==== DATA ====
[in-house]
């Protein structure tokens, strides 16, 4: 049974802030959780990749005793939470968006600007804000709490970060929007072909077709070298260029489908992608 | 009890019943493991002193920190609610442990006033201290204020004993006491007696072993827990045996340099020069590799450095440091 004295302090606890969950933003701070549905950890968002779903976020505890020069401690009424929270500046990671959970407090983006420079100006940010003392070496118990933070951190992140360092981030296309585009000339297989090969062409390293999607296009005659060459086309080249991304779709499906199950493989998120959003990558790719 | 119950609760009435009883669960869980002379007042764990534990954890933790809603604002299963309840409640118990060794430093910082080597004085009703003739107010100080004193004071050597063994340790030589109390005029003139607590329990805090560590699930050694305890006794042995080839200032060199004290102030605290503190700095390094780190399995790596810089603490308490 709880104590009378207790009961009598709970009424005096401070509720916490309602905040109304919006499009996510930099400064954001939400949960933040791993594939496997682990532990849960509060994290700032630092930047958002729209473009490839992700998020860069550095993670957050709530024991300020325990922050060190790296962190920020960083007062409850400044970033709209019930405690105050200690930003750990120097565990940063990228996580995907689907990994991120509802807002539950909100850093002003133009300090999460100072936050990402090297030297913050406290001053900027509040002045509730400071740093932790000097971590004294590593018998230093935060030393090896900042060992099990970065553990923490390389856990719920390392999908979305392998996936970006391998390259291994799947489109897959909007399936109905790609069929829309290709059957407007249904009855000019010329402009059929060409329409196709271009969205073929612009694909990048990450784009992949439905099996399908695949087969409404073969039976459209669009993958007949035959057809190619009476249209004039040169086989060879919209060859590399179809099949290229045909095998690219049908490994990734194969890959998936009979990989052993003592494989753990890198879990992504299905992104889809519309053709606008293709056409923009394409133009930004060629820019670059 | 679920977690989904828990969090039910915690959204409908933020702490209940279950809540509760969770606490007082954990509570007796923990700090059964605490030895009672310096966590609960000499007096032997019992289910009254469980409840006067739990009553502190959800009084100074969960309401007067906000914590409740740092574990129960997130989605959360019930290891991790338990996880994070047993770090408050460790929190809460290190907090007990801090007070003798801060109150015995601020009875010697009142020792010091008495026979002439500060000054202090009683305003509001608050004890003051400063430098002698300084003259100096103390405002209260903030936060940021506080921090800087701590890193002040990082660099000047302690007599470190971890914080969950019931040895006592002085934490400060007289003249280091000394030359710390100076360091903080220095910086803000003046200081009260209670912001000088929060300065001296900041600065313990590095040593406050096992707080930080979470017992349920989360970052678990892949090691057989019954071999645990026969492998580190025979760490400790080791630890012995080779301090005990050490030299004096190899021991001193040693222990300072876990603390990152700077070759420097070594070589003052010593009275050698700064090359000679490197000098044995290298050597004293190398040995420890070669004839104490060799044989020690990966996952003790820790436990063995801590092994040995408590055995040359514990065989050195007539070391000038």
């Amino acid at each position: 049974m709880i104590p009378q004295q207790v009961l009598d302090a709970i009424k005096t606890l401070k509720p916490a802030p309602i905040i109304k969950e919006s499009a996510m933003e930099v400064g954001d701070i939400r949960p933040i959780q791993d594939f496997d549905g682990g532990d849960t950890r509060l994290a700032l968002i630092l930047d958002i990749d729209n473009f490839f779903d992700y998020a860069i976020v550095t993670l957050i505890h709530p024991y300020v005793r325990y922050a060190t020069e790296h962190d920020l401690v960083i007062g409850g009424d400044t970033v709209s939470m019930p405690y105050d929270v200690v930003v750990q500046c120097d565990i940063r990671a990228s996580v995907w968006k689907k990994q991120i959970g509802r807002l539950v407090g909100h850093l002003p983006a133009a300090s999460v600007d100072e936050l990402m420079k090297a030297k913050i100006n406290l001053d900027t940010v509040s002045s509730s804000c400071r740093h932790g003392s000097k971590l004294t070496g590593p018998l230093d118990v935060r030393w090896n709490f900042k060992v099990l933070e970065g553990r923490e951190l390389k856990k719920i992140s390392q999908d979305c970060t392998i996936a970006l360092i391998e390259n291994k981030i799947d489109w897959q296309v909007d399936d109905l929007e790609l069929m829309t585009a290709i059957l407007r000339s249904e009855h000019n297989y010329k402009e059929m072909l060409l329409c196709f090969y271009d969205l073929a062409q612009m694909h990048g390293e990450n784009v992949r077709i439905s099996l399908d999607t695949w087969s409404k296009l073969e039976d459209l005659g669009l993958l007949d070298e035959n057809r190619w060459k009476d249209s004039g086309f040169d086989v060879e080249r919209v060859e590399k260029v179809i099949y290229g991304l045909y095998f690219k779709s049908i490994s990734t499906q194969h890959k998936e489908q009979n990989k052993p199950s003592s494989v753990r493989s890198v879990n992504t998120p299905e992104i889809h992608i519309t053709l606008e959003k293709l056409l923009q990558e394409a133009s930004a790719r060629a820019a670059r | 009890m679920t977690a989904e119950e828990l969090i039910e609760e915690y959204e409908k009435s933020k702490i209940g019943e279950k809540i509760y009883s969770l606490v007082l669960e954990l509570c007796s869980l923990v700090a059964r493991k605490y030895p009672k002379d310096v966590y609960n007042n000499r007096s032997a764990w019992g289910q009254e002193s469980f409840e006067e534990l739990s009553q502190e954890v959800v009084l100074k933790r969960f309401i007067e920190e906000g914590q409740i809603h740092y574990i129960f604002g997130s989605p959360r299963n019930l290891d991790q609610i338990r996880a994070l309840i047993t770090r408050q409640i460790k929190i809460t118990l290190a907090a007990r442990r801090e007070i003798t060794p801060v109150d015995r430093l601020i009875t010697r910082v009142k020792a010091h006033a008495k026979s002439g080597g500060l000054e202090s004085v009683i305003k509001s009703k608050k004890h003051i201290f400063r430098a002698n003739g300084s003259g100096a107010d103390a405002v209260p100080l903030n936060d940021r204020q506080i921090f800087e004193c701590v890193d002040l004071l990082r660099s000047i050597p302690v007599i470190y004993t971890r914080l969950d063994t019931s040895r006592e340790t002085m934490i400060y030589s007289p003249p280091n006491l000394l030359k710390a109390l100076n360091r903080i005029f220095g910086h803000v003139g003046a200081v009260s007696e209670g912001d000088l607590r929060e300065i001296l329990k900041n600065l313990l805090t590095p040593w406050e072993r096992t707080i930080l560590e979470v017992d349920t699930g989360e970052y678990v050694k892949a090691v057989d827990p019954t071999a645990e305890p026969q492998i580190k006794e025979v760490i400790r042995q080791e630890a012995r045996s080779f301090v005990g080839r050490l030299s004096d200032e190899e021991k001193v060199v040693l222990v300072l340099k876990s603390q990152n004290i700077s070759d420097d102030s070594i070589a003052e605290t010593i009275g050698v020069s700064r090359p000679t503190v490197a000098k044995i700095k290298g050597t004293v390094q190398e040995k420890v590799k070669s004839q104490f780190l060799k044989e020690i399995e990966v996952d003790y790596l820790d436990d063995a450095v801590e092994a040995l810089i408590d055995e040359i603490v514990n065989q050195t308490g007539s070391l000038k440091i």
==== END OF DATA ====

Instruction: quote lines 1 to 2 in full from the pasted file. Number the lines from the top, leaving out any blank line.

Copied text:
[in-house]
């Protein structure tokens, strides 16, 4: 049974802030959780990749005793939470968006600007804000709490970060929007072909077709070298260029489908992608 | 009890019943493991002193920190609610442990006033201290204020004993006491007696072993827990045996340099020069590799450095440091 004295302090606890969950933003701070549905950890968002779903976020505890020069401690009424929270500046990671959970407090983006420079100006940010003392070496118990933070951190992140360092981030296309585009000339297989090969062409390293999607296009005659060459086309080249991304779709499906199950493989998120959003990558790719 | 119950609760009435009883669960869980002379007042764990534990954890933790809603604002299963309840409640118990060794430093910082080597004085009703003739107010100080004193004071050597063994340790030589109390005029003139607590329990805090560590699930050694305890006794042995080839200032060199004290102030605290503190700095390094780190399995790596810089603490308490 709880104590009378207790009961009598709970009424005096401070509720916490309602905040109304919006499009996510930099400064954001939400949960933040791993594939496997682990532990849960509060994290700032630092930047958002729209473009490839992700998020860069550095993670957050709530024991300020325990922050060190790296962190920020960083007062409850400044970033709209019930405690105050200690930003750990120097565990940063990228996580995907689907990994991120509802807002539950909100850093002003133009300090999460100072936050990402090297030297913050406290001053900027509040002045509730400071740093932790000097971590004294590593018998230093935060030393090896900042060992099990970065553990923490390389856990719920390392999908979305392998996936970006391998390259291994799947489109897959909007399936109905790609069929829309290709059957407007249904009855000019010329402009059929060409329409196709271009969205073929612009694909990048990450784009992949439905099996399908695949087969409404073969039976459209669009993958007949035959057809190619009476249209004039040169086989060879919209060859590399179809099949290229045909095998690219049908490994990734194969890959998936009979990989052993003592494989753990890198879990992504299905992104889809519309053709606008293709056409923009394409133009930004060629820019670059 | 679920977690989904828990969090039910915690959204409908933020702490209940279950809540509760969770606490007082954990509570007796923990700090059964605490030895009672310096966590609960000499007096032997019992289910009254469980409840006067739990009553502190959800009084100074969960309401007067906000914590409740740092574990129960997130989605959360019930290891991790338990996880994070047993770090408050460790929190809460290190907090007990801090007070003798801060109150015995601020009875010697009142020792010091008495026979002439500060000054202090009683305003509001608050004890003051400063430098002698300084003259100096103390405002209260903030936060940021506080921090800087701590890193002040990082660099000047302690007599470190971890914080969950019931040895006592002085934490400060007289003249280091000394030359710390100076360091903080220095910086803000003046200081009260209670912001000088929060300065001296900041600065313990590095040593406050096992707080930080979470017992349920989360970052678990892949090691057989019954071999645990026969492998580190025979760490400790080791630890012995080779301090005990050490030299004096190899021991001193040693222990300072876990603390990152700077070759420097070594070589003052010593009275050698700064090359000679490197000098044995290298050597004293190398040995420890070669004839104490060799044989020690990966996952003790820790436990063995801590092994040995408590055995040359514990065989050195007539070391000038």